The Texas prison system is paying $750,000 for six climate-controlled barns for use in its pig farming program. At the same time, the system faces lawsuits, criticism and complaints by inmates and guards about extreme heat.
The state's prison system uses inmate labor to raise pigs for prison consumption. The pig barns feature large fans with misters and exhaust fans to guarantee constant air movement, reducing the temperature by as much as 20 degrees in hot weather, The Austin American-Statesman reported. The barns also have air preheating elements to ensure the pigs stay warm during the winter.
Bryan Collie, the deputy director of the Texas Department of Criminal Justice, said the barns don't have "air conditioning ... it's a climate-controlled environment." He added that the barns "are consistent with the industry standard for swine operations."
But in the past six years, at least 14 inmate deaths have been blamed on extreme heat -- averaging 120 degrees during the summer in some areas inside prisons. Almost none of the inmate living areas have air conditioning.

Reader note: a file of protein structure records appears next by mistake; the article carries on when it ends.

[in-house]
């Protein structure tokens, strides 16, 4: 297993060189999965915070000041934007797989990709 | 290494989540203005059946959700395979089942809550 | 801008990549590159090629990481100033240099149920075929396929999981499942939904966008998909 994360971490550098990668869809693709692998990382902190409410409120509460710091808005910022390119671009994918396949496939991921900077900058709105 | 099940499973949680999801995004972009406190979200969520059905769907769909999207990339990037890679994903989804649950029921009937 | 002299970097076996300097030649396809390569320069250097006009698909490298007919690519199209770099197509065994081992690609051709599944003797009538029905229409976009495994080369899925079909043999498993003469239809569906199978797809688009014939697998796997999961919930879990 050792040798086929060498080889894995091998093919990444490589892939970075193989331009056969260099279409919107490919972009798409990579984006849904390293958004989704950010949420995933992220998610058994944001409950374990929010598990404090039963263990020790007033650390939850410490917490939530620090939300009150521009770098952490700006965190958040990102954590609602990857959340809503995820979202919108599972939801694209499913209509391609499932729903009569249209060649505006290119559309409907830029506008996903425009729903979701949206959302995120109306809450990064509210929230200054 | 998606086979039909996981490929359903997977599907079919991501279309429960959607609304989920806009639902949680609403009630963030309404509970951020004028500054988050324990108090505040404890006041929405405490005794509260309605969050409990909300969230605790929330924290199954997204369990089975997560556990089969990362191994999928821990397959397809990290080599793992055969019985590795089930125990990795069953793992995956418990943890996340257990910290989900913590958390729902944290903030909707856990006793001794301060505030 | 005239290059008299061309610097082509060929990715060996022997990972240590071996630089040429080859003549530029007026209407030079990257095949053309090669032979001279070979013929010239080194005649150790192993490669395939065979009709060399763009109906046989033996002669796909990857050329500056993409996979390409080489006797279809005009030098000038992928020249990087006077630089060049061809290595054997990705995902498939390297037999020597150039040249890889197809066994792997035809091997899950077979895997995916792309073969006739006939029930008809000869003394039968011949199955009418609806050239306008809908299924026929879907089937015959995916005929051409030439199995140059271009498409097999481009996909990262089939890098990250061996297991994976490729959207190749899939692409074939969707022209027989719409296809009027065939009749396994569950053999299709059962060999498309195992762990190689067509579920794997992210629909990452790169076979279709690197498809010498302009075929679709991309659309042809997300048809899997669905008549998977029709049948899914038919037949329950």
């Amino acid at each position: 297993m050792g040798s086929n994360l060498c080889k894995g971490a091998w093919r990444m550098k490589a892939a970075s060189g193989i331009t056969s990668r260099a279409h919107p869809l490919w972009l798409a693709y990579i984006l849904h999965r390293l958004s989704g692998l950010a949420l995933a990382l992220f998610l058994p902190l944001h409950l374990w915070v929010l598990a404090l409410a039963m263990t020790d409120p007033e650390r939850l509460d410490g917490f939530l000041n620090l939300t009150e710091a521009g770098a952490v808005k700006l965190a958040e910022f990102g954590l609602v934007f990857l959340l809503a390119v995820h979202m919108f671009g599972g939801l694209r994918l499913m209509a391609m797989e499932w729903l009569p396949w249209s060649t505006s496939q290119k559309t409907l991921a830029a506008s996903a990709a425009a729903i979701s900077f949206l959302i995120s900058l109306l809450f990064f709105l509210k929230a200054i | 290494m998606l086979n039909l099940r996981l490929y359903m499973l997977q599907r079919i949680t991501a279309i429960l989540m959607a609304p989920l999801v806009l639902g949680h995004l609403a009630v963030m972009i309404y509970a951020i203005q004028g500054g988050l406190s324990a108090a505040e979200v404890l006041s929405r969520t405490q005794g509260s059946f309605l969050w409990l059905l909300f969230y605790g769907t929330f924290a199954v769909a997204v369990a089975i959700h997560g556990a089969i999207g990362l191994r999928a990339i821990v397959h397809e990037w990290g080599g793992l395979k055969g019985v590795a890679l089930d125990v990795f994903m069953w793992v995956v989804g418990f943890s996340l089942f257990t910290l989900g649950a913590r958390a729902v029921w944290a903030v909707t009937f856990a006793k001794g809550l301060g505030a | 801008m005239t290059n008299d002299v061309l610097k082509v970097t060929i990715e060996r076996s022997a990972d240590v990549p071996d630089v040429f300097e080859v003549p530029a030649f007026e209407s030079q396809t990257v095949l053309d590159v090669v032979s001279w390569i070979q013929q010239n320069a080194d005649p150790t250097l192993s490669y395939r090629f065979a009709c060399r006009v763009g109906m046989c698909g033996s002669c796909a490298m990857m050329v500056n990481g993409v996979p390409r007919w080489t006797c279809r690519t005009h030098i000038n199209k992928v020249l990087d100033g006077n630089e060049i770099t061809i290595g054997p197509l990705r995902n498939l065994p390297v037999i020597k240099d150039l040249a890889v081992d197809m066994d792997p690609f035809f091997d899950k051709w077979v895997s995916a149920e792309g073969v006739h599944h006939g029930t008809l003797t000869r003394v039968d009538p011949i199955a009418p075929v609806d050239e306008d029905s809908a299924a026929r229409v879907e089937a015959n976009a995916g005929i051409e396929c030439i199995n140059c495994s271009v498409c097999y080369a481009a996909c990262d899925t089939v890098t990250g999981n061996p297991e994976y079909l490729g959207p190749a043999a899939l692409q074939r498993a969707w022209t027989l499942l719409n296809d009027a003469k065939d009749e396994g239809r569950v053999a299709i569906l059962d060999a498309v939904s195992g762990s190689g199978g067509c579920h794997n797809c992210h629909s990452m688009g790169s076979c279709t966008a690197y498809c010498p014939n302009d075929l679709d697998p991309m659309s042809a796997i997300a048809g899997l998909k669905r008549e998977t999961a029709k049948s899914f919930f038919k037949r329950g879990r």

Collier called the comparing the overheated conditions inside the prisons and the climate-controlled conditions for the hogs "ridiculous and outrageous."
Scott Medlock, an Austin civil rights attorney who is suing the prison system over several heat-related deaths, and Lance Lowry, president of a Huntsville local of a union that represents correctional officers, disagreed.
"TDCJ has literally made the decision that protecting its bacon is more important than protecting human lives," Medlock said.
The latest news from around North Texas.
Lowry called for the state's prison to get the same climate control systems as the pig barns.
"Right now, there's just fans blowing around very hot air -- if there's fans at all," he said. "It's incredibly hot and dangerous, especially when you consider the officers and inmates who are on heat-sensitive medication."
Collier explained misters and fans are nothing new for the state's prison pigs, as the earlier swine facilities also had them.
At least five lawsuits have been filed against Texas prison officials over heat in the lockups, including one involving the August 2012 death of Rodney Adams at the Gurney Unit near Palestine in East Texas. Adams was in prison for drunken-driving offenses and was being administered medication that made him more sensitive to heat, Medlock said, and his body temperature was 109.9 degrees when he was found.